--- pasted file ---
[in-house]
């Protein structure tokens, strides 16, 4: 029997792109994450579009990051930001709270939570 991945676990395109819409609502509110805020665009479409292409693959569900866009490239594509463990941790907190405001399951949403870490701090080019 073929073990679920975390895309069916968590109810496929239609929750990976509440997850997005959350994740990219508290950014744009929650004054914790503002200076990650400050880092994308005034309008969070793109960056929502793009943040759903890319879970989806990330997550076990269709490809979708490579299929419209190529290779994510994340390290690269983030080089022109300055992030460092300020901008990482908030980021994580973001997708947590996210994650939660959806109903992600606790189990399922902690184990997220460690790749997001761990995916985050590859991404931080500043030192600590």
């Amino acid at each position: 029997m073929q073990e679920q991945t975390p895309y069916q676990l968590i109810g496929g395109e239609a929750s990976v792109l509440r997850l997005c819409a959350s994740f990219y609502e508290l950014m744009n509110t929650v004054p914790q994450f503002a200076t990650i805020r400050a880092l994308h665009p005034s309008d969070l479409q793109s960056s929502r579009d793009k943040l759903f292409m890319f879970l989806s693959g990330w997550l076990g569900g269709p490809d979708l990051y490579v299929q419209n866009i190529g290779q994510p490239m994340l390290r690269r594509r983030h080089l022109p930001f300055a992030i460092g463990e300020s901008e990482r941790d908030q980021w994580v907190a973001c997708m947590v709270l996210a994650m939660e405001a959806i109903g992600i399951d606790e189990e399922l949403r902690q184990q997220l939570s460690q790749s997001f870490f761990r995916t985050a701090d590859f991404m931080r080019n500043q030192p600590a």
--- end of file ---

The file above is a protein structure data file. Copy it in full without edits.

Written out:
[in-house]
């Protein structure tokens, strides 16, 4: 029997792109994450579009990051930001709270939570 991945676990395109819409609502509110805020665009479409292409693959569900866009490239594509463990941790907190405001399951949403870490701090080019 073929073990679920975390895309069916968590109810496929239609929750990976509440997850997005959350994740990219508290950014744009929650004054914790503002200076990650400050880092994308005034309008969070793109960056929502793009943040759903890319879970989806990330997550076990269709490809979708490579299929419209190529290779994510994340390290690269983030080089022109300055992030460092300020901008990482908030980021994580973001997708947590996210994650939660959806109903992600606790189990399922902690184990997220460690790749997001761990995916985050590859991404931080500043030192600590």
């Amino acid at each position: 029997m073929q073990e679920q991945t975390p895309y069916q676990l968590i109810g496929g395109e239609a929750s990976v792109l509440r997850l997005c819409a959350s994740f990219y609502e508290l950014m744009n509110t929650v004054p914790q994450f503002a200076t990650i805020r400050a880092l994308h665009p005034s309008d969070l479409q793109s960056s929502r579009d793009k943040l759903f292409m890319f879970l989806s693959g990330w997550l076990g569900g269709p490809d979708l990051y490579v299929q419209n866009i190529g290779q994510p490239m994340l390290r690269r594509r983030h080089l022109p930001f300055a992030i460092g463990e300020s901008e990482r941790d908030q980021w994580v907190a973001c997708m947590v709270l996210a994650m939660e405001a959806i109903g992600i399951d606790e189990e399922l949403r902690q184990q997220l939570s460690q790749s997001f870490f761990r995916t985050a701090d590859f991404m931080r080019n500043q030192p600590a």